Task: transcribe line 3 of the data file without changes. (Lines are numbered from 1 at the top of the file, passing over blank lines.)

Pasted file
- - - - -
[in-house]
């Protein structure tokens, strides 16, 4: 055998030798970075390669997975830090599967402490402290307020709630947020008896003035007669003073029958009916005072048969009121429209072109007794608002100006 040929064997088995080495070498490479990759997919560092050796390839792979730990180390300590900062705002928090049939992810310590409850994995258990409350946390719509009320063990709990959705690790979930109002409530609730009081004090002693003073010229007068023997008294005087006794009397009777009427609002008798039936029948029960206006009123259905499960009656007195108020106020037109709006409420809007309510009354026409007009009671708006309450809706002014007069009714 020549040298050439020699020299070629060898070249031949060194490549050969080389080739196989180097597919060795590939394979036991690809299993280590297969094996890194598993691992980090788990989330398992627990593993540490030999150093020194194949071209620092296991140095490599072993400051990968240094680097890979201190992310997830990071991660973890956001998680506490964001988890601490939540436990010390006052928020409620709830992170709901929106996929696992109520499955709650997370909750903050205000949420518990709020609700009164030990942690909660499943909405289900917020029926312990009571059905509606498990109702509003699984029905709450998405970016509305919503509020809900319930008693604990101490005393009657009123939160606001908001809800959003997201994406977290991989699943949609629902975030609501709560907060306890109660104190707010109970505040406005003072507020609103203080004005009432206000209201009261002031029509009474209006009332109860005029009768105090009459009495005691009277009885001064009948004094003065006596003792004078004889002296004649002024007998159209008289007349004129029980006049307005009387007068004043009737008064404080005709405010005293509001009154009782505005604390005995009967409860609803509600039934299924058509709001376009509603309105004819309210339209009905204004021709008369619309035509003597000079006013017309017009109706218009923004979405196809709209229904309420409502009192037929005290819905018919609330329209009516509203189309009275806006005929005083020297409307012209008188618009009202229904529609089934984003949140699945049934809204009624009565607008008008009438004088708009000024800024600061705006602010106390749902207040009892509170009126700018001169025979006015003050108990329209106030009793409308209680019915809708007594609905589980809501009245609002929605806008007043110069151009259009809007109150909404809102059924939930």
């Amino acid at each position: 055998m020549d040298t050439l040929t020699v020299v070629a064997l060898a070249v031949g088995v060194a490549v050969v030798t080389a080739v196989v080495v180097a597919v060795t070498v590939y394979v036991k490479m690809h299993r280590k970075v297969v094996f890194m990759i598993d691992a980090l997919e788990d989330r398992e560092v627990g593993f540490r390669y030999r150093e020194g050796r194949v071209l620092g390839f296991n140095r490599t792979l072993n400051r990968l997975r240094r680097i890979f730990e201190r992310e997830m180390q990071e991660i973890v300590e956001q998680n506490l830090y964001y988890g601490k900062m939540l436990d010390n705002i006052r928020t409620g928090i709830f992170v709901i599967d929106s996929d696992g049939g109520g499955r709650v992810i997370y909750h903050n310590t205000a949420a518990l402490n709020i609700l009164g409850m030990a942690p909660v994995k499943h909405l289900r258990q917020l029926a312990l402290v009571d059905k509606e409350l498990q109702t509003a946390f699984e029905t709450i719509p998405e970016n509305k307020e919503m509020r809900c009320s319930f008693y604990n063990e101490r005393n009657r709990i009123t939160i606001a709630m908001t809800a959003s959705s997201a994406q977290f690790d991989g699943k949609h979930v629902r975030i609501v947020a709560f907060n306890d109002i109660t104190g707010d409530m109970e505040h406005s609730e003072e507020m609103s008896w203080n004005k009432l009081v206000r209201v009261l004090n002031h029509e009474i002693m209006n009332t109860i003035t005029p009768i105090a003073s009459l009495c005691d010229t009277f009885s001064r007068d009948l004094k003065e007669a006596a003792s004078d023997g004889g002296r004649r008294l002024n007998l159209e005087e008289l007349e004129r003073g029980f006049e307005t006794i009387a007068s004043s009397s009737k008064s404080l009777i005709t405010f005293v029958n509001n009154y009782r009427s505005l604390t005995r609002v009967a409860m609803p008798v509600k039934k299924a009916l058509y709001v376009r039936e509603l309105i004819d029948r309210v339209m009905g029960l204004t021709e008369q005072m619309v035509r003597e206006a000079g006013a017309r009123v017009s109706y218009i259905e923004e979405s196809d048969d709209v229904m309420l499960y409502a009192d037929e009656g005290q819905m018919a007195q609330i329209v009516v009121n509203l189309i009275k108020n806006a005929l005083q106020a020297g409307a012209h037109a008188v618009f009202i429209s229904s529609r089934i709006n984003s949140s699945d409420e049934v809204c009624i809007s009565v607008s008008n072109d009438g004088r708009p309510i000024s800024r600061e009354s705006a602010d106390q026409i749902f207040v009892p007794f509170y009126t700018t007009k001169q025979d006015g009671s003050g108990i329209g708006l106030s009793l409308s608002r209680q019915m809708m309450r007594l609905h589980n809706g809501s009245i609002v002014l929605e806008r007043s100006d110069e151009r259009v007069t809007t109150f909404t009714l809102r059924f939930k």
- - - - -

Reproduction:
């Amino acid at each position: 055998m020549d040298t050439l040929t020699v020299v070629a064997l060898a070249v031949g088995v060194a490549v050969v030798t080389a080739v196989v080495v180097a597919v060795t070498v590939y394979v036991k490479m690809h299993r280590k970075v297969v094996f890194m990759i598993d691992a980090l997919e788990d989330r398992e560092v627990g593993f540490r390669y030999r150093e020194g050796r194949v071209l620092g390839f296991n140095r490599t792979l072993n400051r990968l997975r240094r680097i890979f730990e201190r992310e997830m180390q990071e991660i973890v300590e956001q998680n506490l830090y964001y988890g601490k900062m939540l436990d010390n705002i006052r928020t409620g928090i709830f992170v709901i599967d929106s996929d696992g049939g109520g499955r709650v992810i997370y909750h903050n310590t205000a949420a518990l402490n709020i609700l009164g409850m030990a942690p909660v994995k499943h909405l289900r258990q917020l029926a312990l402290v009571d059905k509606e409350l498990q109702t509003a946390f699984e029905t709450i719509p998405e970016n509305k307020e919503m509020r809900c009320s319930f008693y604990n063990e101490r005393n009657r709990i009123t939160i606001a709630m908001t809800a959003s959705s997201a994406q977290f690790d991989g699943k949609h979930v629902r975030i609501v947020a709560f907060n306890d109002i109660t104190g707010d409530m109970e505040h406005s609730e003072e507020m609103s008896w203080n004005k009432l009081v206000r209201v009261l004090n002031h029509e009474i002693m209006n009332t109860i003035t005029p009768i105090a003073s009459l009495c005691d010229t009277f009885s001064r007068d009948l004094k003065e007669a006596a003792s004078d023997g004889g002296r004649r008294l002024n007998l159209e005087e008289l007349e004129r003073g029980f006049e307005t006794i009387a007068s004043s009397s009737k008064s404080l009777i005709t405010f005293v029958n509001n009154y009782r009427s505005l604390t005995r609002v009967a409860m609803p008798v509600k039934k299924a009916l058509y709001v376009r039936e509603l309105i004819d029948r309210v339209m009905g029960l204004t021709e008369q005072m619309v035509r003597e206006a000079g006013a017309r009123v017009s109706y218009i259905e923004e979405s196809d048969d709209v229904m309420l499960y409502a009192d037929e009656g005290q819905m018919a007195q609330i329209v009516v009121n509203l189309i009275k108020n806006a005929l005083q106020a020297g409307a012209h037109a008188v618009f009202i429209s229904s529609r089934i709006n984003s949140s699945d409420e049934v809204c009624i809007s009565v607008s008008n072109d009438g004088r708009p309510i000024s800024r600061e009354s705006a602010d106390q026409i749902f207040v009892p007794f509170y009126t700018t007009k001169q025979d006015g009671s003050g108990i329209g708006l106030s009793l409308s608002r209680q019915m809708m309450r007594l609905h589980n809706g809501s009245i609002v002014l929605e806008r007043s100006d110069e151009r259009v007069t809007t109150f909404t009714l809102r059924f939930k």